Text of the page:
The implications of these developments on the player development and performance space could be massive. Before we dive further into how, let’s first cover some foundational brain mechanics.

The Brain’s Neuro-Networks

According to some of the latest Epigenetic and neuroscience work by Dr. Joe Dispenza, the brain is comprised of a multitude of neuro-networks.

Neuro-networks are informational highways that transfer both information and commands. These networks are wired and rewired based upon our most consistent habits and behaviors.

According to Dispenza, people can upshift physiology, performance and career success through applying High-Performance Mindfulness techniques that rewire the brain’s neuro-networks.

Employing consistent visualization helps to fire and/or rewire these neuro-networks to more efficiently execute the specific task at hand. Additionally, employing leading-edge High-Performance methods takes this one step further by supercharging the process.

Current Approaches

The current player development landscape generally leaves out likely the most important element of unlocking human potential and high-performance, the impact that systematically firing and rewiring neuro-networks in the brain has on statistical improvement.

This approach is much like honing muscle memory in a very specific, supercharged way, weeding out unproductive subconscious programs while installing productive programs, having the effect of boosting physiology, focus and, of course, performance.

Probably the most leading-edge and powerful way to do this is through the implementation of Brain-Based – Player Development methods. These methods can be applied for performance optimization and in the injury recovery process. More on performance in a minute, but first, let’s look at the recovery piece.

High-Performance Mindfulness for Injury Recovery

According to Dr. Milo Sewards, Head Orthopedic Surgeon of Temple University Athletics, one of the biggest areas that is left unaddressed during the rehabilitation process is the unhealed psychosomatic element. This is especially true after players are cleared to physically play.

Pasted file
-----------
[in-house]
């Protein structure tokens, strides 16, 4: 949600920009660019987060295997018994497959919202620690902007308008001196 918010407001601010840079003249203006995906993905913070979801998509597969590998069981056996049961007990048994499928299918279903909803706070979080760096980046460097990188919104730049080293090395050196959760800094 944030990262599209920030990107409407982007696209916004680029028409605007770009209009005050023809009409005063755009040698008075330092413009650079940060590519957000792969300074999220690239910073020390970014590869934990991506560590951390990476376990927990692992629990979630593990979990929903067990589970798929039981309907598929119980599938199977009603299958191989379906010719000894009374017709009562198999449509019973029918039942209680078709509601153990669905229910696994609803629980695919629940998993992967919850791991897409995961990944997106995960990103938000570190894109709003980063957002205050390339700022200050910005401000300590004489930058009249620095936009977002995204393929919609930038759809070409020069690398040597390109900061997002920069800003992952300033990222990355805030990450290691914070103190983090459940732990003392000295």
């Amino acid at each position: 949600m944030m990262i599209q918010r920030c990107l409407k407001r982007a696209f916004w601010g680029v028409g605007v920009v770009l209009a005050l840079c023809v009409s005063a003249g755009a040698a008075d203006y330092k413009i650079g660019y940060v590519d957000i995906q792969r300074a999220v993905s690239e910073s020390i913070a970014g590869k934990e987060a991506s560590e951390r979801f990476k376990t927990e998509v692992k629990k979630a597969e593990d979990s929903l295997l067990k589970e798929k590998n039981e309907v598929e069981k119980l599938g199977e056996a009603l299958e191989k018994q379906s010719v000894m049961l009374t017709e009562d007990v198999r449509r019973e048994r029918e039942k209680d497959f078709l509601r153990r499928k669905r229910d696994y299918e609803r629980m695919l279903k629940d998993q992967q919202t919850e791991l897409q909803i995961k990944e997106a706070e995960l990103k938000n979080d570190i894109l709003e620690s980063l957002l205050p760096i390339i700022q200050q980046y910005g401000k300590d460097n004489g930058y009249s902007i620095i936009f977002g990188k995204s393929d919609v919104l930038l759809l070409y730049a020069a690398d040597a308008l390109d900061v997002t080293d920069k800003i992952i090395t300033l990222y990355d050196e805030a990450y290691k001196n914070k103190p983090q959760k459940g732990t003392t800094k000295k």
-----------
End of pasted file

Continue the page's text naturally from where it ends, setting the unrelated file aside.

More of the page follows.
“Players have to be able to clear that final mental hurdle that prevents them from being able to get back to not just participating but performing,” Sewards says.

According to Dr. Sewards, tools like this are a powerful way to address these issues.

“I have seen some incredible things happen, some efficacy with these techniques, and getting some guys back from injuries with these techniques back to a very high level of performance,” he says. “I would love to see all of this take off and be widely accepted.”

Empirical Evidence

High-Performance tools addressing the mental hurdles that Dr. Sewards mentions above have been shown to quickly and effectively eliminate leftover psychosomatic elements from past injuries, but that is not all.

Take, for example, a study published in the Journal of Neurophysiology in 1992, where three test groups were used. Group No. 1 employed five, one-hour physical workout sessions per week for four weeks to improve arm strength. The second group just mentally rehearsed the same arm exercise that Group 1 did, without physically lifting a finger. Control groups did not exercise their arm or mind.

As you would expect, at the end of four weeks, Group 1 exhibited a 30% increase in muscle strength. But get this, the group that purely mentally rehearsed the exercise without any physical training, displayed a 22% increase in muscle strength!